|Genre: Puzzle & Trivia|
|Min OS X: 10.4|
|Sudoku - Latin Squares|
April 7, 2008 | Michael Yanovich
So, do I have to go into an explanation of what sudoku is? After all, this is a review about a sudoku game, and sudoku is a relatively new Japanese logic puzzle thatís recently been making a very visible splash of late on American shores. Or is explaining what sudoku is the equivalent of having to describe a crossword puzzle before reviewing a particular piece of crossword software?
Iím going to go with the latter approach and assume that readers have a familiarity with the basic sudoku game. If not, a quick Google search or trek to Wikipedia will be more than enough to bring the neophytes up to speed.
And with that awkward first kiss behind us, letís jump right into the review du jour, Sudoku Latin Squares.
Oh, boy. I guess I forgot to explain what Latin Squares are. To be more specific, I had no idea they were anything to begin with and I was very curious why the developers of this title chose such a bizarre phrasing to describe their sudoku variant. Until I followed my own advice and went down the wiki road. If I may take a moment to plagiarize Ė er, that is, directly quote Ė the wiki entry, let me befuddle the mathematically challenged by defining a latin square as:
an n ◊ n table filled with n different symbols in such a way that each symbol occurs exactly once in each row and exactly once in each column.
Which is a roundabout way of describing a sudoku puzzle, and which brings us back to the game.
First off, Sudoko Latin Squares is technically not one game but two. Thereís the traditional sudoku game and then a unique variant that adds an interesting twist. In reviewing the title, Iíll focus on the standard game first.
InterfaceHere, Iíd normally launch into some gameplay description, but that doesnít really work for this title. The gameplay is just a sudoku game. Itís no different than any other sudoku game you can buy in book form at your airport newsstand. You have a grid, you have number clues, and you have to fill in all the blanks.
For me, sudoku has always been a pencil and paper game. Iíve yet to find a software version that works with my style of playing because itís all about possibilities. You need a way to jot down all possible solutions for any given square, and with a pencil and the margins of the book itís easy to do. As you start filling in the puzzle, you simultaneously narrow down the remaining possibilities and solve the puzzle one square at a time.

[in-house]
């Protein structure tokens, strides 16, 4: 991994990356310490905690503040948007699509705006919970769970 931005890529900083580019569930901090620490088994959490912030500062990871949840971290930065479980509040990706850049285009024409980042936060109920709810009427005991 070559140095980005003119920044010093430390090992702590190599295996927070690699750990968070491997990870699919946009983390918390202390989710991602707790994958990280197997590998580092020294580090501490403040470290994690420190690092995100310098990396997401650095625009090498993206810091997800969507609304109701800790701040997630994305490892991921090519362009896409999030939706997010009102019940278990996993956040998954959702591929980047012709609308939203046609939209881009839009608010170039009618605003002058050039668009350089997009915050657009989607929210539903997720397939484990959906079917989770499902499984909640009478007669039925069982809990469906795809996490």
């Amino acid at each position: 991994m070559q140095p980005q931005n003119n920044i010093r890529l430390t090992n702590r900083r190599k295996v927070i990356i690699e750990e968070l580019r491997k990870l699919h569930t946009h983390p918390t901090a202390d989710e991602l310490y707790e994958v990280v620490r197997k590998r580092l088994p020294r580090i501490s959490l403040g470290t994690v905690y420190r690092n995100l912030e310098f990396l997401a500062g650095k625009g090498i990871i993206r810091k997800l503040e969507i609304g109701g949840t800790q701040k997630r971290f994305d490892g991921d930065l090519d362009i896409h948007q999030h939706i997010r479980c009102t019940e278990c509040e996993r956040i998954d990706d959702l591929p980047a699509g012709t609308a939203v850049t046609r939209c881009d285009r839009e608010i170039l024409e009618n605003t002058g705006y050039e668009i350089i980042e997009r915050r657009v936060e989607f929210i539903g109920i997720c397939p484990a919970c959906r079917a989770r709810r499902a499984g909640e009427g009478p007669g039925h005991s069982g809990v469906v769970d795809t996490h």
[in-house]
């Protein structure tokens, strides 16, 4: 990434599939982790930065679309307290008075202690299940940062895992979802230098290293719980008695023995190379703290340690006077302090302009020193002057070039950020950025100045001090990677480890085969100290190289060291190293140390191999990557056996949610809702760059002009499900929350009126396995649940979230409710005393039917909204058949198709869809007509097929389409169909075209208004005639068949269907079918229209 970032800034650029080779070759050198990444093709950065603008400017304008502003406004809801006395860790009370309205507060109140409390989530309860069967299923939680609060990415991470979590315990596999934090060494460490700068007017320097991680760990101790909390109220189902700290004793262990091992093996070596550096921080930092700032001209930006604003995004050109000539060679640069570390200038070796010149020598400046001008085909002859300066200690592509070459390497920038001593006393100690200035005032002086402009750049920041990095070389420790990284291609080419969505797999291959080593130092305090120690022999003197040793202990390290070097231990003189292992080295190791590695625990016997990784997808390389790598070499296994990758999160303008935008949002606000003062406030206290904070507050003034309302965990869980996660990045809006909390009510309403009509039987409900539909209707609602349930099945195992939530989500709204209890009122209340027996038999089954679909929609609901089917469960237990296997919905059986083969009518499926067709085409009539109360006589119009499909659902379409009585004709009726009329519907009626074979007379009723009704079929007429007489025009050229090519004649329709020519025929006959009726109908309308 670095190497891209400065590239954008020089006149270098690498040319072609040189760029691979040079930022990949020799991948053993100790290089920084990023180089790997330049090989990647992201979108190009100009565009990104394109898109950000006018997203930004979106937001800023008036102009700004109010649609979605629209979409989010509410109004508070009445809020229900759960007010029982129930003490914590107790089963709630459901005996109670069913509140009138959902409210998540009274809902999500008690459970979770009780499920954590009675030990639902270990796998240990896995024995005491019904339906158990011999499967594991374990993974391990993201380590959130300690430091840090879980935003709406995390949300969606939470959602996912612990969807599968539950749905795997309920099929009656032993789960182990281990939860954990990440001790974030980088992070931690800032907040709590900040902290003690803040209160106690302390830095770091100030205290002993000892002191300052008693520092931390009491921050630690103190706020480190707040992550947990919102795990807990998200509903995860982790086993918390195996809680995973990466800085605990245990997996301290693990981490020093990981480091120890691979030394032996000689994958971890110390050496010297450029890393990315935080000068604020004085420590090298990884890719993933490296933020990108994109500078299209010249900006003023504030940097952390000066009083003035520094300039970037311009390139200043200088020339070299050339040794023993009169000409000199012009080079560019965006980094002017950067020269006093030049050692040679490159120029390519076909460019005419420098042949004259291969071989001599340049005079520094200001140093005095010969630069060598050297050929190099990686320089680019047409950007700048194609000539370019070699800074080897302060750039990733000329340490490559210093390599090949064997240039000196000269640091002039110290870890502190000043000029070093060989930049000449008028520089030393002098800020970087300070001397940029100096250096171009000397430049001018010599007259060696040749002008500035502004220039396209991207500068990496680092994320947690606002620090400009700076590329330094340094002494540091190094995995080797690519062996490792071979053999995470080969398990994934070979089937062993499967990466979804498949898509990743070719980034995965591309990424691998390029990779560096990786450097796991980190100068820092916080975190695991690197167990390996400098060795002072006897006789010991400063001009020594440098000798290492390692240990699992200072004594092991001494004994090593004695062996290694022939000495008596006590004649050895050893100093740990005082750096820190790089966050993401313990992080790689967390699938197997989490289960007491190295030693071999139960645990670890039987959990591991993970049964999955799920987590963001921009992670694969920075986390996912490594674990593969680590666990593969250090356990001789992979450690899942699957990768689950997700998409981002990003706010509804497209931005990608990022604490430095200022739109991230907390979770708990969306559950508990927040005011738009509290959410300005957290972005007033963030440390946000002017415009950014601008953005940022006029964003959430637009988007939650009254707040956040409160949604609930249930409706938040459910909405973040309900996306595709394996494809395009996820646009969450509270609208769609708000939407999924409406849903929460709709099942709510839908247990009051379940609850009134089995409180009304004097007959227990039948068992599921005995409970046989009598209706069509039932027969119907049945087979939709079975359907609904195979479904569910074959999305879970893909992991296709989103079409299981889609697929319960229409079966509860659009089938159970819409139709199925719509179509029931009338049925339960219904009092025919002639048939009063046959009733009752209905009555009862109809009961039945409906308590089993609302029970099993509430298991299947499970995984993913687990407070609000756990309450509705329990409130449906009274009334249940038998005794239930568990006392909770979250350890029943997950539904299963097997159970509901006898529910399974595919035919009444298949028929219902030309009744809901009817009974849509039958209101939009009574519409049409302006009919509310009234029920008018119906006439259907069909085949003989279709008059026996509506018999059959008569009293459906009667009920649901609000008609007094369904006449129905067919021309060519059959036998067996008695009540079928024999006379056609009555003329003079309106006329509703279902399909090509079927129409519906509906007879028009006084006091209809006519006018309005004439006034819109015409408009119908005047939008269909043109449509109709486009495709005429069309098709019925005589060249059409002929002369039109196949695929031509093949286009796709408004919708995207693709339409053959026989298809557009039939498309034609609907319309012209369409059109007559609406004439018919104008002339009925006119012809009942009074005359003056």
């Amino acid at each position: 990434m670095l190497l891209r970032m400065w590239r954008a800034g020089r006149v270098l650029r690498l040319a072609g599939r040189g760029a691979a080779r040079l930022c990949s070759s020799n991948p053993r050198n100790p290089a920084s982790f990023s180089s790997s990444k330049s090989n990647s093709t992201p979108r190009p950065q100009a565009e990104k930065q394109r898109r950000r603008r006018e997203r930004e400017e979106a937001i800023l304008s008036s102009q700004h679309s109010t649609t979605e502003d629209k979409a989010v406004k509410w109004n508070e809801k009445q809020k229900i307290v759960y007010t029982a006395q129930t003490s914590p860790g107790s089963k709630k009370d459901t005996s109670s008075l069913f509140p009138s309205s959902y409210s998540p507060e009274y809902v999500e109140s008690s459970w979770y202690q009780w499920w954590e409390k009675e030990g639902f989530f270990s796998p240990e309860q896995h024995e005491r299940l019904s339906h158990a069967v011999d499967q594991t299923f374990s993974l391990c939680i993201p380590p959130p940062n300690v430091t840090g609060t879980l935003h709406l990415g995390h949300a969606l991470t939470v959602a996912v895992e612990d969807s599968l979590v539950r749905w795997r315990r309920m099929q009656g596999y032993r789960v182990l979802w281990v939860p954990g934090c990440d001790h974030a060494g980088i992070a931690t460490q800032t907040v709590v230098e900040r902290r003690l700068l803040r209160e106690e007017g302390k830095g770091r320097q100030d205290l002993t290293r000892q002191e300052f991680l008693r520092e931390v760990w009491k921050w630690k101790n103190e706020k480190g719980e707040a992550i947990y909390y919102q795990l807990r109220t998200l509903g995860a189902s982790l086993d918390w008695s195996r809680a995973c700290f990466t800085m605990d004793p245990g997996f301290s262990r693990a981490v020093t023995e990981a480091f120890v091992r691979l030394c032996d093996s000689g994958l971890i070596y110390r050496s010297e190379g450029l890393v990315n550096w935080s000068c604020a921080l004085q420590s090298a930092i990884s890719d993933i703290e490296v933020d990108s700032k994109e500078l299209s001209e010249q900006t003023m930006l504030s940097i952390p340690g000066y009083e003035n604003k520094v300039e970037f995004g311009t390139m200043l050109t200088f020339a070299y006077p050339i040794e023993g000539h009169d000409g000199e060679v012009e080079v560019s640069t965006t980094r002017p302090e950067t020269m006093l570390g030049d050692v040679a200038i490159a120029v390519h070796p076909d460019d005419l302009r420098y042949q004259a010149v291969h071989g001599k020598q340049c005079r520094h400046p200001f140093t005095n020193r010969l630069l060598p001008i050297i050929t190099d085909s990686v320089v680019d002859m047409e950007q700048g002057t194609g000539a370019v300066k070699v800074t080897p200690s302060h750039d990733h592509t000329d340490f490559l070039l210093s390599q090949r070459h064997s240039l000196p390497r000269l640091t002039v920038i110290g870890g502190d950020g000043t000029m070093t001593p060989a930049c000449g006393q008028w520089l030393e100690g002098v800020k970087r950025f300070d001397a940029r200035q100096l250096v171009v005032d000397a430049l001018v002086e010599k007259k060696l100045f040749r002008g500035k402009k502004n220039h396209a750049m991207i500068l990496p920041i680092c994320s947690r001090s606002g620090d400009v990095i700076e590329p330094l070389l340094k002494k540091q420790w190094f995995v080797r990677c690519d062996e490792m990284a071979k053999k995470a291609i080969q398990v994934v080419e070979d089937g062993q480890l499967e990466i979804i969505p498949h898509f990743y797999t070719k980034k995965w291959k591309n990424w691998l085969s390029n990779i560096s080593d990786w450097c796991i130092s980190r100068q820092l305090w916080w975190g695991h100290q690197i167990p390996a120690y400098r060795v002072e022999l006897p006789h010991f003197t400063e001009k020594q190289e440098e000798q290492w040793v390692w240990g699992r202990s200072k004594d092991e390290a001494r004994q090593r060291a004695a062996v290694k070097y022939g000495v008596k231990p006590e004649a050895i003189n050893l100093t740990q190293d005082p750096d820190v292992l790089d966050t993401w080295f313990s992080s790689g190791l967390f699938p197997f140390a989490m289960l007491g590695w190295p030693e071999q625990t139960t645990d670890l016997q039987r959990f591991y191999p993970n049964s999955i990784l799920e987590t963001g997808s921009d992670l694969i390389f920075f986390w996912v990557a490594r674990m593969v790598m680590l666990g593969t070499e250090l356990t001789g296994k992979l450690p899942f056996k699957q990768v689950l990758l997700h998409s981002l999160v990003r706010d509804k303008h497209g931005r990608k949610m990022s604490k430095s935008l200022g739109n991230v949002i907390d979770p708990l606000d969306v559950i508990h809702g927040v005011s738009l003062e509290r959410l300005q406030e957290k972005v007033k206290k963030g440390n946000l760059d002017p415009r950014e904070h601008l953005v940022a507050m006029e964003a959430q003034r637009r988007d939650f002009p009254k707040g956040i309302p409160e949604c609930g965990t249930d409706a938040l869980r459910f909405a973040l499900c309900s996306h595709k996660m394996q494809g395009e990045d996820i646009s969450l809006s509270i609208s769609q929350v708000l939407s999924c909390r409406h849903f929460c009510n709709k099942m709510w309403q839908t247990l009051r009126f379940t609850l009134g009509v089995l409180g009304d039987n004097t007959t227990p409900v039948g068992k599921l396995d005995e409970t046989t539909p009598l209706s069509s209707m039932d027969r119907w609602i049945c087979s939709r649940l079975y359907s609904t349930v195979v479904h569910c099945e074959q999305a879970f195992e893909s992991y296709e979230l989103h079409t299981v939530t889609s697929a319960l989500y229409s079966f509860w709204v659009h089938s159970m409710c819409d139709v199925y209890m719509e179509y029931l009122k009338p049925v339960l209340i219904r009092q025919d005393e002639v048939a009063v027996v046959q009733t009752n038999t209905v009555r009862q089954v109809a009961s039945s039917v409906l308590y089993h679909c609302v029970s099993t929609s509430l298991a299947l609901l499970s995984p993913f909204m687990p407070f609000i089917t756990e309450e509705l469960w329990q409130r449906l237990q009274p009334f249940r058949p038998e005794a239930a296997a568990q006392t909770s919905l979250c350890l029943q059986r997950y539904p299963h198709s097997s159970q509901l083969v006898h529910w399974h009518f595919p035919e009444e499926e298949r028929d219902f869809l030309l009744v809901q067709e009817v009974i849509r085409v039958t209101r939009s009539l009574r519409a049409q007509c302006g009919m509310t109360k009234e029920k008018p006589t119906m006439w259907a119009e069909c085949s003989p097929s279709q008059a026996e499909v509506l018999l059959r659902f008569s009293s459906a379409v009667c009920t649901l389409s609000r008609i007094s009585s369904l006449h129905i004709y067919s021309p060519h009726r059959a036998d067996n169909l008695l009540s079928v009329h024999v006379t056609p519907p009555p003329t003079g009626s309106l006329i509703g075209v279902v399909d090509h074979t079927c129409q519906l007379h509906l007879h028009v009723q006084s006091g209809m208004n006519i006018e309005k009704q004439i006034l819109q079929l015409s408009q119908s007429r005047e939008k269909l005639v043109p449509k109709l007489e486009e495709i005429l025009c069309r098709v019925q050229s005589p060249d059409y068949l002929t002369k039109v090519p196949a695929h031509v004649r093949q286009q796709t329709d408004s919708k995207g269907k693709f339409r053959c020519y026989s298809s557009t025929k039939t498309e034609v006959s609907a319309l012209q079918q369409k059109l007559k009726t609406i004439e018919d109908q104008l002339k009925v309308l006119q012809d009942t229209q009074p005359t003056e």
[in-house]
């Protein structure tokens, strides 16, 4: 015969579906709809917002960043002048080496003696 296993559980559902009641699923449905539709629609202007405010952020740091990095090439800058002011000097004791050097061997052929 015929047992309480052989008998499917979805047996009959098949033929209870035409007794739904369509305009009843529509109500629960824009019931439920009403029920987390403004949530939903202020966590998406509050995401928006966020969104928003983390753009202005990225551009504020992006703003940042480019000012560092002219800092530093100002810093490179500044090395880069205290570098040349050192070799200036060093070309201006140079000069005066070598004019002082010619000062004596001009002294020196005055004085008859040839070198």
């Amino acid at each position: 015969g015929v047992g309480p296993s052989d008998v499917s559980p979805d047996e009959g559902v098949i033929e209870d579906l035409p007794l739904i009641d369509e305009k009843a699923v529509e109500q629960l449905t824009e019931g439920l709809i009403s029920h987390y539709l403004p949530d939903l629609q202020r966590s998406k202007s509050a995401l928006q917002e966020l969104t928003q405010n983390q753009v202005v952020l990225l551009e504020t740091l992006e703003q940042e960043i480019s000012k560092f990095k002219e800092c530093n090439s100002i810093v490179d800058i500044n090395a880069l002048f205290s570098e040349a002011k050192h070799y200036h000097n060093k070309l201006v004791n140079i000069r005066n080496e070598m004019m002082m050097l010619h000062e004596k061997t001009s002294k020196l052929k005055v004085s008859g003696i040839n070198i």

Iíve yet to find a program that has an elegant solution to this, a simple and useful way to list what possibilities remain for any given square in a user-friendly interface. Sudoku Latin Squares comes closer than any other sudoku game Iíve played, but it stops just short of brilliant.
The time-consuming ďmanual laborĒ approach involves right clicking the mouse over any square youíd like and highlighting the number youíd like to list as a possibility or final answer. Itís simple, and effective but can take a long time on a full 9x9 board. (Not to knock it, itís the purist way to play the game, and the implementation is better than any other one Iíve personally seen.)
The short cut is simply clicking on the ďauto hintsĒ button at the left of the screen. This will automatically fill in all the possible numbers for every unsolved square. And hereís where they didnít quite think this through all the way. Auto hints can be on, or off. Thatís it. Iíd love to see a version where I can turn it on at the beginning of a game, have it quickly fill in the open clues, and then allow me to turn off auto-updating. Once the time-intensive first step is done, Iíd prefer to turn the rest of the numbers off on my own, to give me a LITTLE challenge to the puzzle. But turning the hints off at this point clears the entire board of any hints that were automatically listed in the first place. This lack of an ďin betweenĒ feature severely impairs what could have been a great approach to computer sudoku games, and is my biggest disappointment in this title.
That said, everything else I have to say about the standard sudoku mode is nitpicking. For instance, I canít stand that the always-visible ďHow To PlayĒ button on the left side of the screen has a continuously traveling highlight moving across the surface. Itís distracting and annoying, like animated ads on a web page where youíre trying to read an article. And just like those ads, thereís no way to turn the animation off. The music is also annoying, but at least itís easy to turn off and thereís nothing stopping you from having iTunes play whatever you want in the background.